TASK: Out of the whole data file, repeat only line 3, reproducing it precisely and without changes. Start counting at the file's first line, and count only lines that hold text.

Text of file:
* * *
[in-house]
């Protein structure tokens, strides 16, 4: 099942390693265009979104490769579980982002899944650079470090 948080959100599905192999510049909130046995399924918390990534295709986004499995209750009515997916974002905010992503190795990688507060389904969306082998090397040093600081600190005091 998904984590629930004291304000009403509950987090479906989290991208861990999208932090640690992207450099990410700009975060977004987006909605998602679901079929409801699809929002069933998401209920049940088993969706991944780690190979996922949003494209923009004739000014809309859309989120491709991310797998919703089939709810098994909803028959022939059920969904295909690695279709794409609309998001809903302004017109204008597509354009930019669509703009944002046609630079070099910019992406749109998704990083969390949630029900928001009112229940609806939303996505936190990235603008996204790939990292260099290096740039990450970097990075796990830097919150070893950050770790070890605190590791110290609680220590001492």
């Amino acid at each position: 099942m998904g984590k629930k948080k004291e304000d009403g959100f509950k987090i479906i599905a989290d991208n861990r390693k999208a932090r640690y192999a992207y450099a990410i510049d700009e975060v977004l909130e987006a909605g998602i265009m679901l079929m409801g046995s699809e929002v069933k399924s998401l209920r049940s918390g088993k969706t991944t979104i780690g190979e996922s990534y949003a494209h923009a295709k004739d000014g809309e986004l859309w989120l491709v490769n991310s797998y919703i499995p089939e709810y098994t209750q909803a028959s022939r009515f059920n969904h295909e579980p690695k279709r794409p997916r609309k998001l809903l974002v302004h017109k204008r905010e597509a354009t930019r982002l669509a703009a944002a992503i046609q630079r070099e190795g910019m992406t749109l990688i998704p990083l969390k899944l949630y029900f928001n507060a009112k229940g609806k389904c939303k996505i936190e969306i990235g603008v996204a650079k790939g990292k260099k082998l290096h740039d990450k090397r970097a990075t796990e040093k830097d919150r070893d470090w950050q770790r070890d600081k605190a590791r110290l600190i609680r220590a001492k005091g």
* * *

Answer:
């Amino acid at each position: 099942m998904g984590k629930k948080k004291e304000d009403g959100f509950k987090i479906i599905a989290d991208n861990r390693k999208a932090r640690y192999a992207y450099a990410i510049d700009e975060v977004l909130e987006a909605g998602i265009m679901l079929m409801g046995s699809e929002v069933k399924s998401l209920r049940s918390g088993k969706t991944t979104i780690g190979e996922s990534y949003a494209h923009a295709k004739d000014g809309e986004l859309w989120l491709v490769n991310s797998y919703i499995p089939e709810y098994t209750q909803a028959s022939r009515f059920n969904h295909e579980p690695k279709r794409p997916r609309k998001l809903l974002v302004h017109k204008r905010e597509a354009t930019r982002l669509a703009a944002a992503i046609q630079r070099e190795g910019m992406t749109l990688i998704p990083l969390k899944l949630y029900f928001n507060a009112k229940g609806k389904c939303k996505i936190e969306i990235g603008v996204a650079k790939g990292k260099k082998l290096h740039d990450k090397r970097a990075t796990e040093k830097d919150r070893d470090w950050q770790r070890d600081k605190a590791r110290l600190i609680r220590a001492k005091g």